WHEN IS WATER CONSIDERED “HARD WATER”?
Water is considered “hard” when your Needham water contains higher levels of dissolved calcium and magnesium. Hard water makes cleaning clothes more difficult, creates streaking on dishes and glasses, and makes cleaning your hair and skin well a challenge. Hard water can also damage your home’s piping distribution system if not corrected. Hard water makes it hard to clean. There are high efficiency filtration solutions that will condition your hard water by removing these hard water minerals through the proven ion exchange water softening process.
While symptoms of water quality issues such as bad odors & taste, staining of laundry, bathroom fixtures, etc. are indicators of problems, the preferred starting point is to get a water test to identify the minerals or contaminants in the water and at what quantity they exist. This will lead to an effective system recommendation and route to providing your home with excellent water quality. While certain minerals & contaminants can be tested on-site (iron, hardness, pH, total dissolved solids), health threat items like radon in water, arsenic in water, nitrates and others should be properly sampled and brought to a certified laboratory for testing that requires specialized equipment.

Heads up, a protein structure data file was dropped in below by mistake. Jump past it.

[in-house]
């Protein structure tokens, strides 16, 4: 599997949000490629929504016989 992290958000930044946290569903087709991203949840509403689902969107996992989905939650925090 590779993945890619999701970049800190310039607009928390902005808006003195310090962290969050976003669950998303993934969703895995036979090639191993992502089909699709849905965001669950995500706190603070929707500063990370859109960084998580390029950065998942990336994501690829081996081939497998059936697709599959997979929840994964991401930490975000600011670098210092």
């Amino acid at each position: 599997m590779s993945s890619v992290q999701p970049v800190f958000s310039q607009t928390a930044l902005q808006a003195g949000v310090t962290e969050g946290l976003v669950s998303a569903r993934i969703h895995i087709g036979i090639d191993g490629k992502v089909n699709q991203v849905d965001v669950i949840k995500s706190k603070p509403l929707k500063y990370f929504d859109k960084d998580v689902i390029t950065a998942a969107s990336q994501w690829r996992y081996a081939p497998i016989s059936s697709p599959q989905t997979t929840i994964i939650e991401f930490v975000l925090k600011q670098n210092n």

WATER SOFTENER SYSTEMS
A water softener is a type of whole house water filtration system that is designed for removing hard water minerals (magnesium & calcium) as well as dissolved iron and manganese from the water. For water with high levels of iron or manganese (“the stainers”), an “up-flow” water softener is recommended to prevent mineral build-up in the bottom of the water softener. Also, high efficiency water softeners that are more efficient with both water and salt usage are preferred.
BAD TASTES & ODORS, SEDIMENT
In addition to the above systems, there are many other types of systems to remove bad tastes & odors, sediment and many other objectionable minerals and contaminants in the water. Starting with a water test will dictate the right approach. For more information on common bad odors & tastes in New England water supplies, see the link at https://h2ocare.com/bad-odor-taste/.